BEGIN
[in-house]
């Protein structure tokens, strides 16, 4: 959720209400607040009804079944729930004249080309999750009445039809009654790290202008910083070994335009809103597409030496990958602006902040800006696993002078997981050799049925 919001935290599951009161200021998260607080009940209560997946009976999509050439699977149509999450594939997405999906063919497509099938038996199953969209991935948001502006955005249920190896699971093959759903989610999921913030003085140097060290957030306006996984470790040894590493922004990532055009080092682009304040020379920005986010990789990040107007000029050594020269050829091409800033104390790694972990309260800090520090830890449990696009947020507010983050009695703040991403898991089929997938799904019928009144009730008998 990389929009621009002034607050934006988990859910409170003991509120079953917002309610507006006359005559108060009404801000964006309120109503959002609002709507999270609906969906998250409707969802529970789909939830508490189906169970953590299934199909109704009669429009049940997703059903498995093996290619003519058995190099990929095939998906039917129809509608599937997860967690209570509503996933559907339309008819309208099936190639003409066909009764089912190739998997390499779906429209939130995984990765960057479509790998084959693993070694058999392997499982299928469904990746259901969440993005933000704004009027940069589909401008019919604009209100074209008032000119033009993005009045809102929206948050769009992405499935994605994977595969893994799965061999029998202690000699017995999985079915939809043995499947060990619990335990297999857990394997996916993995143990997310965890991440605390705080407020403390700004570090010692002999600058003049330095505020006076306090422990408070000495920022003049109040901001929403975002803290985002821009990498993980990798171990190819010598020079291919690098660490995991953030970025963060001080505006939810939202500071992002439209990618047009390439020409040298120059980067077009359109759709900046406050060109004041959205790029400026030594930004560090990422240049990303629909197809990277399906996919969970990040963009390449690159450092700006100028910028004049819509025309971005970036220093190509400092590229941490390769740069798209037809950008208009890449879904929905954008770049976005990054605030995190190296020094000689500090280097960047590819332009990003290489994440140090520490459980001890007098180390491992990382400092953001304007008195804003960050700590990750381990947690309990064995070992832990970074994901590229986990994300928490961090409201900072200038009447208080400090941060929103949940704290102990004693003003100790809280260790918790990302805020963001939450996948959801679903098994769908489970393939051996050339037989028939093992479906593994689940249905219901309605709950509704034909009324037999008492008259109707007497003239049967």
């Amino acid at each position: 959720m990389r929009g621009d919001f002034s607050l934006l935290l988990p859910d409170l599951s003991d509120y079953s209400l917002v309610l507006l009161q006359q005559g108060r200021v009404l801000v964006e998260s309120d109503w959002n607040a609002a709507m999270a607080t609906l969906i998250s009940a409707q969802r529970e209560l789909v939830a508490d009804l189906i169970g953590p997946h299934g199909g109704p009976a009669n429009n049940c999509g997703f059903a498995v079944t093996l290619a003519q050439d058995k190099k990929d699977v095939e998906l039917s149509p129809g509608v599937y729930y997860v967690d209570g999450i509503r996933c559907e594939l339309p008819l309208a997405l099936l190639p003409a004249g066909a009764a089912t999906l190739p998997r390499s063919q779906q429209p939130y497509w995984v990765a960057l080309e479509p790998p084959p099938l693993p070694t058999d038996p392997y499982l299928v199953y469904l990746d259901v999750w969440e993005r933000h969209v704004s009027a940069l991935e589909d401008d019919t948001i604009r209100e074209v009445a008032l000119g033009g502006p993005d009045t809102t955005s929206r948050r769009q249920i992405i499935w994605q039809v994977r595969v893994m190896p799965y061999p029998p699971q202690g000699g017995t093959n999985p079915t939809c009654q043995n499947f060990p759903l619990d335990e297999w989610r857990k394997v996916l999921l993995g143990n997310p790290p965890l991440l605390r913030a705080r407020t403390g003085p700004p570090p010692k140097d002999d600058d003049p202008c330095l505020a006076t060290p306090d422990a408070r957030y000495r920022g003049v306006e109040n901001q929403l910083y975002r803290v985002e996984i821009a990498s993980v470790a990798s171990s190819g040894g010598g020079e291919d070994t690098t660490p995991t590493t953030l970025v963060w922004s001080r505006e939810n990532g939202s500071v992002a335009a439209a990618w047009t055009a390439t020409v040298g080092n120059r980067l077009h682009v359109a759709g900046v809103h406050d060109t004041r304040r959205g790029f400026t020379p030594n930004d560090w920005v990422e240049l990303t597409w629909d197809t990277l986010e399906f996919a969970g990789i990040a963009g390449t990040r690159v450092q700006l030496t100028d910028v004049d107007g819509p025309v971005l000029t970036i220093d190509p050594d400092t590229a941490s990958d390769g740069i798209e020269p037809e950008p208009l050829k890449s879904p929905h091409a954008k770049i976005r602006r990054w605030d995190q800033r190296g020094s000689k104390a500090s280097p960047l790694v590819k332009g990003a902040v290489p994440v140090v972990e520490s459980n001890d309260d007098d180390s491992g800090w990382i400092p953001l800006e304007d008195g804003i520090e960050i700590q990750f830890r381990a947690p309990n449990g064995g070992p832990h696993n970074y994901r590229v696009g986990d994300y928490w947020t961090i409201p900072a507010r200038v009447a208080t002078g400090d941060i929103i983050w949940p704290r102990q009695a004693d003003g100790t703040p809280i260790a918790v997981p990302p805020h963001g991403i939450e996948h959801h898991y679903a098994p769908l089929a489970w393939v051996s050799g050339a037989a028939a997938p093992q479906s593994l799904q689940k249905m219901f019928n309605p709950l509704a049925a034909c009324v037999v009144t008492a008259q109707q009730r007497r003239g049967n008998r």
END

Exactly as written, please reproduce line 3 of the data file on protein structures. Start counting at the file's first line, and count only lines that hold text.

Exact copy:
């Amino acid at each position: 959720m990389r929009g621009d919001f002034s607050l934006l935290l988990p859910d409170l599951s003991d509120y079953s209400l917002v309610l507006l009161q006359q005559g108060r200021v009404l801000v964006e998260s309120d109503w959002n607040a609002a709507m999270a607080t609906l969906i998250s009940a409707q969802r529970e209560l789909v939830a508490d009804l189906i169970g953590p997946h299934g199909g109704p009976a009669n429009n049940c999509g997703f059903a498995v079944t093996l290619a003519q050439d058995k190099k990929d699977v095939e998906l039917s149509p129809g509608v599937y729930y997860v967690d209570g999450i509503r996933c559907e594939l339309p008819l309208a997405l099936l190639p003409a004249g066909a009764a089912t999906l190739p998997r390499s063919q779906q429209p939130y497509w995984v990765a960057l080309e479509p790998p084959p099938l693993p070694t058999d038996p392997y499982l299928v199953y469904l990746d259901v999750w969440e993005r933000h969209v704004s009027a940069l991935e589909d401008d019919t948001i604009r209100e074209v009445a008032l000119g033009g502006p993005d009045t809102t955005s929206r948050r769009q249920i992405i499935w994605q039809v994977r595969v893994m190896p799965y061999p029998p699971q202690g000699g017995t093959n999985p079915t939809c009654q043995n499947f060990p759903l619990d335990e297999w989610r857990k394997v996916l999921l993995g143990n997310p790290p965890l991440l605390r913030a705080r407020t403390g003085p700004p570090p010692k140097d002999d600058d003049p202008c330095l505020a006076t060290p306090d422990a408070r957030y000495r920022g003049v306006e109040n901001q929403l910083y975002r803290v985002e996984i821009a990498s993980v470790a990798s171990s190819g040894g010598g020079e291919d070994t690098t660490p995991t590493t953030l970025v963060w922004s001080r505006e939810n990532g939202s500071v992002a335009a439209a990618w047009t055009a390439t020409v040298g080092n120059r980067l077009h682009v359109a759709g900046v809103h406050d060109t004041r304040r959205g790029f400026t020379p030594n930004d560090w920005v990422e240049l990303t597409w629909d197809t990277l986010e399906f996919a969970g990789i990040a963009g390449t990040r690159v450092q700006l030496t100028d910028v004049d107007g819509p025309v971005l000029t970036i220093d190509p050594d400092t590229a941490s990958d390769g740069i798209e020269p037809e950008p208009l050829k890449s879904p929905h091409a954008k770049i976005r602006r990054w605030d995190q800033r190296g020094s000689k104390a500090s280097p960047l790694v590819k332009g990003a902040v290489p994440v140090v972990e520490s459980n001890d309260d007098d180390s491992g800090w990382i400092p953001l800006e304007d008195g804003i520090e960050i700590q990750f830890r381990a947690p309990n449990g064995g070992p832990h696993n970074y994901r590229v696009g986990d994300y928490w947020t961090i409201p900072a507010r200038v009447a208080t002078g400090d941060i929103i983050w949940p704290r102990q009695a004693d003003g100790t703040p809280i260790a918790v997981p990302p805020h963001g991403i939450e996948h959801h898991y679903a098994p769908l089929a489970w393939v051996s050799g050339a037989a028939a997938p093992q479906s593994l799904q689940k249905m219901f019928n309605p709950l509704a049925a034909c009324v037999v009144t008492a008259q109707q009730r007497r003239g049967n008998r």